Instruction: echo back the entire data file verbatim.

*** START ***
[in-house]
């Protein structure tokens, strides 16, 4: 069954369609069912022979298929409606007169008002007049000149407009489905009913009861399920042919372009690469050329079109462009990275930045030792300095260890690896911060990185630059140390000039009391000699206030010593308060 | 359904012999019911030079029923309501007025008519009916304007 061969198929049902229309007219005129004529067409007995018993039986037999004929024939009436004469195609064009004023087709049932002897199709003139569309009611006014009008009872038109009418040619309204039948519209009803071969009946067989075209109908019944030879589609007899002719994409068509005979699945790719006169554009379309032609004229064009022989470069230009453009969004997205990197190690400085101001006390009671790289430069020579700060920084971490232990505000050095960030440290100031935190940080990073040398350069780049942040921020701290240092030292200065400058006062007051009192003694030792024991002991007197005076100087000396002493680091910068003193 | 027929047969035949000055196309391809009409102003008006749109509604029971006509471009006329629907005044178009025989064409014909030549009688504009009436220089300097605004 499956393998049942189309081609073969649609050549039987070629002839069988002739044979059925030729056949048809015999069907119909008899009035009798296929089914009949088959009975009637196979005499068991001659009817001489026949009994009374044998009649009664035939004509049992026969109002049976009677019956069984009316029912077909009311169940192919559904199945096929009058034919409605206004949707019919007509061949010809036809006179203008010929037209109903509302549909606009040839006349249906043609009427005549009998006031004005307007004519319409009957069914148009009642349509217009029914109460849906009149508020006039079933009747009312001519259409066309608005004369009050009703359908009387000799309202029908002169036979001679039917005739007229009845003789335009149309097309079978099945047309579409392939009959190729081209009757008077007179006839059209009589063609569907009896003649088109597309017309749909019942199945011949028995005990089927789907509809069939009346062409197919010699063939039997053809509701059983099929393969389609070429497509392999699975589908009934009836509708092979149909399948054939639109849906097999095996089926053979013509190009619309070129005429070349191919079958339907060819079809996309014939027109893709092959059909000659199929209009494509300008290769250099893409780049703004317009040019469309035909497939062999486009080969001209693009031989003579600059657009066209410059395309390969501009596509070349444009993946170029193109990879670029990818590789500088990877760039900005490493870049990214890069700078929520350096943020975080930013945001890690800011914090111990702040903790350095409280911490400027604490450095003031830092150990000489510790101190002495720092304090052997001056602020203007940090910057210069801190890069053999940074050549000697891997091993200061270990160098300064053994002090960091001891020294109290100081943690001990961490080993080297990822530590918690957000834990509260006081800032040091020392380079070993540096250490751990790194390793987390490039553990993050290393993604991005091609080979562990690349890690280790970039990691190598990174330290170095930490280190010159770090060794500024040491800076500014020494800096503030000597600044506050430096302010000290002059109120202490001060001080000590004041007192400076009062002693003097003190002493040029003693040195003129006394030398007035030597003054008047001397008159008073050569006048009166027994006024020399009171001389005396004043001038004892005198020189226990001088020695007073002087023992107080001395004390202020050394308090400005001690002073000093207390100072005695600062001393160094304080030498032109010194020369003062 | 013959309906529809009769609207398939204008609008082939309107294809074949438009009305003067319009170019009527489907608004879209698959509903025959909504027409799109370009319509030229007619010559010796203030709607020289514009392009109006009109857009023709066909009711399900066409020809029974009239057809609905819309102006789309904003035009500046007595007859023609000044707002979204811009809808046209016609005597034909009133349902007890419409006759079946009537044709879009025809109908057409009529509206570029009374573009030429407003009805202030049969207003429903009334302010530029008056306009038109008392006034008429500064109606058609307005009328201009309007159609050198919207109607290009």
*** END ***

[in-house]
């Protein structure tokens, strides 16, 4: 069954369609069912022979298929409606007169008002007049000149407009489905009913009861399920042919372009690469050329079109462009990275930045030792300095260890690896911060990185630059140390000039009391000699206030010593308060 | 359904012999019911030079029923309501007025008519009916304007 061969198929049902229309007219005129004529067409007995018993039986037999004929024939009436004469195609064009004023087709049932002897199709003139569309009611006014009008009872038109009418040619309204039948519209009803071969009946067989075209109908019944030879589609007899002719994409068509005979699945790719006169554009379309032609004229064009022989470069230009453009969004997205990197190690400085101001006390009671790289430069020579700060920084971490232990505000050095960030440290100031935190940080990073040398350069780049942040921020701290240092030292200065400058006062007051009192003694030792024991002991007197005076100087000396002493680091910068003193 | 027929047969035949000055196309391809009409102003008006749109509604029971006509471009006329629907005044178009025989064409014909030549009688504009009436220089300097605004 499956393998049942189309081609073969649609050549039987070629002839069988002739044979059925030729056949048809015999069907119909008899009035009798296929089914009949088959009975009637196979005499068991001659009817001489026949009994009374044998009649009664035939004509049992026969109002049976009677019956069984009316029912077909009311169940192919559904199945096929009058034919409605206004949707019919007509061949010809036809006179203008010929037209109903509302549909606009040839006349249906043609009427005549009998006031004005307007004519319409009957069914148009009642349509217009029914109460849906009149508020006039079933009747009312001519259409066309608005004369009050009703359908009387000799309202029908002169036979001679039917005739007229009845003789335009149309097309079978099945047309579409392939009959190729081209009757008077007179006839059209009589063609569907009896003649088109597309017309749909019942199945011949028995005990089927789907509809069939009346062409197919010699063939039997053809509701059983099929393969389609070429497509392999699975589908009934009836509708092979149909399948054939639109849906097999095996089926053979013509190009619309070129005429070349191919079958339907060819079809996309014939027109893709092959059909000659199929209009494509300008290769250099893409780049703004317009040019469309035909497939062999486009080969001209693009031989003579600059657009066209410059395309390969501009596509070349444009993946170029193109990879670029990818590789500088990877760039900005490493870049990214890069700078929520350096943020975080930013945001890690800011914090111990702040903790350095409280911490400027604490450095003031830092150990000489510790101190002495720092304090052997001056602020203007940090910057210069801190890069053999940074050549000697891997091993200061270990160098300064053994002090960091001891020294109290100081943690001990961490080993080297990822530590918690957000834990509260006081800032040091020392380079070993540096250490751990790194390793987390490039553990993050290393993604991005091609080979562990690349890690280790970039990691190598990174330290170095930490280190010159770090060794500024040491800076500014020494800096503030000597600044506050430096302010000290002059109120202490001060001080000590004041007192400076009062002693003097003190002493040029003693040195003129006394030398007035030597003054008047001397008159008073050569006048009166027994006024020399009171001389005396004043001038004892005198020189226990001088020695007073002087023992107080001395004390202020050394308090400005001690002073000093207390100072005695600062001393160094304080030498032109010194020369003062 | 013959309906529809009769609207398939204008609008082939309107294809074949438009009305003067319009170019009527489907608004879209698959509903025959909504027409799109370009319509030229007619010559010796203030709607020289514009392009109006009109857009023709066909009711399900066409020809029974009239057809609905819309102006789309904003035009500046007595007859023609000044707002979204811009809808046209016609005597034909009133349902007890419409006759079946009537044709879009025809109908057409009529509206570029009374573009030429407003009805202030049969207003429903009334302010530029008056306009038109008392006034008429500064109606058609307005009328201009309007159609050198919207109607290009």